Scientists Foresee Few Effects Of NSF Review Changes

GOOD NEWS: NSF's Paul Herer found the positive reaction to his agency's new review criteria somewhat surprising. Scientists who review National Science Foundation grant applications soon will have a new system by which to judge them. Beginning October 1, the current four merit-review criteria will be eliminated, and reviewers will be asked to assess research proposals based on the proposals' "intellectual merit and property" and their "broader impacts," such as potential effect on societal nee

Thomas Durso
May 25, 1997


GOOD NEWS: NSF's Paul Herer found the positive reaction to his agency's new review criteria somewhat surprising.
Scientists who review National Science Foundation grant applications soon will have a new system by which to judge them. Beginning October 1, the current four merit-review criteria will be eliminated, and reviewers will be asked to assess research proposals based on the proposals' "intellectual merit and property" and their "broader impacts," such as potential effect on societal needs. The National Science Board (NSB), NSF's governing body, approved the changes in late March. They are the first such revisions since 1981.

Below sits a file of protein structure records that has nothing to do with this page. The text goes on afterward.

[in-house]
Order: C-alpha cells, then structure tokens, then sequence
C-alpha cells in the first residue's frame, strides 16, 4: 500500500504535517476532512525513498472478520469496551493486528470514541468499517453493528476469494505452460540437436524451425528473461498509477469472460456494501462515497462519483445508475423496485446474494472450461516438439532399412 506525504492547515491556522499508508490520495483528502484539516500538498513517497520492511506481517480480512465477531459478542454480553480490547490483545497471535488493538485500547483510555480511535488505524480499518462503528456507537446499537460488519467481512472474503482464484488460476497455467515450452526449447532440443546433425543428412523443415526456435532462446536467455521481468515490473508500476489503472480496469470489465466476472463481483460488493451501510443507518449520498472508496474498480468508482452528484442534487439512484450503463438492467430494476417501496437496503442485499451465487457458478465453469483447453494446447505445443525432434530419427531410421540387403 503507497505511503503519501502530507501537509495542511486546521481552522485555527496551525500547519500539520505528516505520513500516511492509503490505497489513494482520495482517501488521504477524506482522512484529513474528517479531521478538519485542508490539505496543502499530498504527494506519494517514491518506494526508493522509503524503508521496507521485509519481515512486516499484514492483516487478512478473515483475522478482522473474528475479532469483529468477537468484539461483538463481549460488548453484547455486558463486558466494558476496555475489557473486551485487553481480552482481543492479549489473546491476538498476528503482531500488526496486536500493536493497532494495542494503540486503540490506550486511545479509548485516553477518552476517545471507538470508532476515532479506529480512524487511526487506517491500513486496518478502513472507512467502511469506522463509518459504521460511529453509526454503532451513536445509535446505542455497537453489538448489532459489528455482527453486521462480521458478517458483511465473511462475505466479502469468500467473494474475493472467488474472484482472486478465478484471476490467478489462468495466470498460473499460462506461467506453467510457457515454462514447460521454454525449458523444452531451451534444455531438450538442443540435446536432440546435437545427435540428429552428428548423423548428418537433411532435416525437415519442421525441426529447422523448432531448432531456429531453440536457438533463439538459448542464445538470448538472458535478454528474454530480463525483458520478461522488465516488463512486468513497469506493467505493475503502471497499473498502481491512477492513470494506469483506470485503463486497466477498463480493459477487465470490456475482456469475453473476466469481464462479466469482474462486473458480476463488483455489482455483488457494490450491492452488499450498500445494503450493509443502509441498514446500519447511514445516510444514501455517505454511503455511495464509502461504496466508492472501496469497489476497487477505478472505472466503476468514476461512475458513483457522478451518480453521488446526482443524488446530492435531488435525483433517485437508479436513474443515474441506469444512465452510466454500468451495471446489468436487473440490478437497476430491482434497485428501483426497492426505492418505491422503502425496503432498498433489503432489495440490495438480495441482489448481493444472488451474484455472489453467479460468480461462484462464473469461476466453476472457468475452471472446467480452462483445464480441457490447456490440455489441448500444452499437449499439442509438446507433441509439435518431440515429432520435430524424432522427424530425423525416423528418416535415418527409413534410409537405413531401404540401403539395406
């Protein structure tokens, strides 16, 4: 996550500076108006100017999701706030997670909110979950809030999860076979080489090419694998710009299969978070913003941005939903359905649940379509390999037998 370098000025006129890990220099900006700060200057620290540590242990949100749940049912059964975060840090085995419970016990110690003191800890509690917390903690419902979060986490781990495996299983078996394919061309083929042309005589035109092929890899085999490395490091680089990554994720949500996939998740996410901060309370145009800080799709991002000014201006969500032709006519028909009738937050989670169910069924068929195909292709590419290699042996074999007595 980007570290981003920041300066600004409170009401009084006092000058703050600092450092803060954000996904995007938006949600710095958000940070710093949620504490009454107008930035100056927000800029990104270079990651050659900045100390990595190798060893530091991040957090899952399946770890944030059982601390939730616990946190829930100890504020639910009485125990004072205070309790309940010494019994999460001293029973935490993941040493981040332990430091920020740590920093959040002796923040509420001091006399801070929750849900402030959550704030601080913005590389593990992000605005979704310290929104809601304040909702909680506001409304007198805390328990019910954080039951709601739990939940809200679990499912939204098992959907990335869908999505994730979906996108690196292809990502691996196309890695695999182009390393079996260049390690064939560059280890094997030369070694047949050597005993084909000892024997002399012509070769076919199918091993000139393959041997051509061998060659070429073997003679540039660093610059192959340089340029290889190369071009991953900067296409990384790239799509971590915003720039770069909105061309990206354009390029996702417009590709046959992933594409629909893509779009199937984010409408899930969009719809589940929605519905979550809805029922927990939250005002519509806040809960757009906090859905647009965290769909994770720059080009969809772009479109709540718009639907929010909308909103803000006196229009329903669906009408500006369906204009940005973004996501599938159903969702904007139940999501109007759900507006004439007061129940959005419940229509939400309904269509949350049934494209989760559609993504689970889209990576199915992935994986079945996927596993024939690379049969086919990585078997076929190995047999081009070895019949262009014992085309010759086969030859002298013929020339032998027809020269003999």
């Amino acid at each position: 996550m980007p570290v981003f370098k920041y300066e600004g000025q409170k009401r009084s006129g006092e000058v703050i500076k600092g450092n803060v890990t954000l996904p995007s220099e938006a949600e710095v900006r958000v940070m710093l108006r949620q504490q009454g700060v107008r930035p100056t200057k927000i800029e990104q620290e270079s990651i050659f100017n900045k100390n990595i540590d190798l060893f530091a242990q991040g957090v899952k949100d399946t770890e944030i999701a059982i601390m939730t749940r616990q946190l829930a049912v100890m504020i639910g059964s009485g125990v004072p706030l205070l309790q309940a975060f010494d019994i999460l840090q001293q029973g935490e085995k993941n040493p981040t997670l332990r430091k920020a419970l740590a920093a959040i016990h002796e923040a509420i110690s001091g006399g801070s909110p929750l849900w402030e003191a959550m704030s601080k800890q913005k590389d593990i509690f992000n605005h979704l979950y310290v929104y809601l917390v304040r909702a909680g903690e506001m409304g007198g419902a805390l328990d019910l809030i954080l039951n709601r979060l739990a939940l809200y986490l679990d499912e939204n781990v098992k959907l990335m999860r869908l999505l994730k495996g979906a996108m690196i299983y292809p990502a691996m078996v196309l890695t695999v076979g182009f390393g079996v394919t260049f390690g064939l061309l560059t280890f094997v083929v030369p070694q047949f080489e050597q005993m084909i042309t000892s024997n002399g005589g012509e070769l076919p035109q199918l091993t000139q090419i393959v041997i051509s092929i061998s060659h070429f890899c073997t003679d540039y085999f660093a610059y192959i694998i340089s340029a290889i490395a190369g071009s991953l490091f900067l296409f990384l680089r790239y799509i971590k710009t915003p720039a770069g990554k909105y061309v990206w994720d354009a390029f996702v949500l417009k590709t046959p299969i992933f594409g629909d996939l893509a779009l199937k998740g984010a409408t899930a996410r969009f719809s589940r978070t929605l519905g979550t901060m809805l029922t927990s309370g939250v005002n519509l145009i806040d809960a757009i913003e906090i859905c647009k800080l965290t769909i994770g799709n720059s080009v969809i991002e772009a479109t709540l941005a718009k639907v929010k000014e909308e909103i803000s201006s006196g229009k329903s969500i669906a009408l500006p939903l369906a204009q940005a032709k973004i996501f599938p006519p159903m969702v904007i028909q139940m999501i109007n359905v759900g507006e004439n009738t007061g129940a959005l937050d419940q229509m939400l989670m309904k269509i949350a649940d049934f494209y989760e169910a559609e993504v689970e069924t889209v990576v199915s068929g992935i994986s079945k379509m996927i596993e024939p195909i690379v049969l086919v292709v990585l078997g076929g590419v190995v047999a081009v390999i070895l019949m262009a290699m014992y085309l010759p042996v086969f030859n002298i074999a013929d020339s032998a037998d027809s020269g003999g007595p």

While researchers say the revisions probably will have little impact on the type of science NSF funds, they generally cheer the changes, saying they clarify NSF's review criteria. In addition, some hope the changes could lead to greater support of innovative research that does more to advance scientific knowledge than is achieved...

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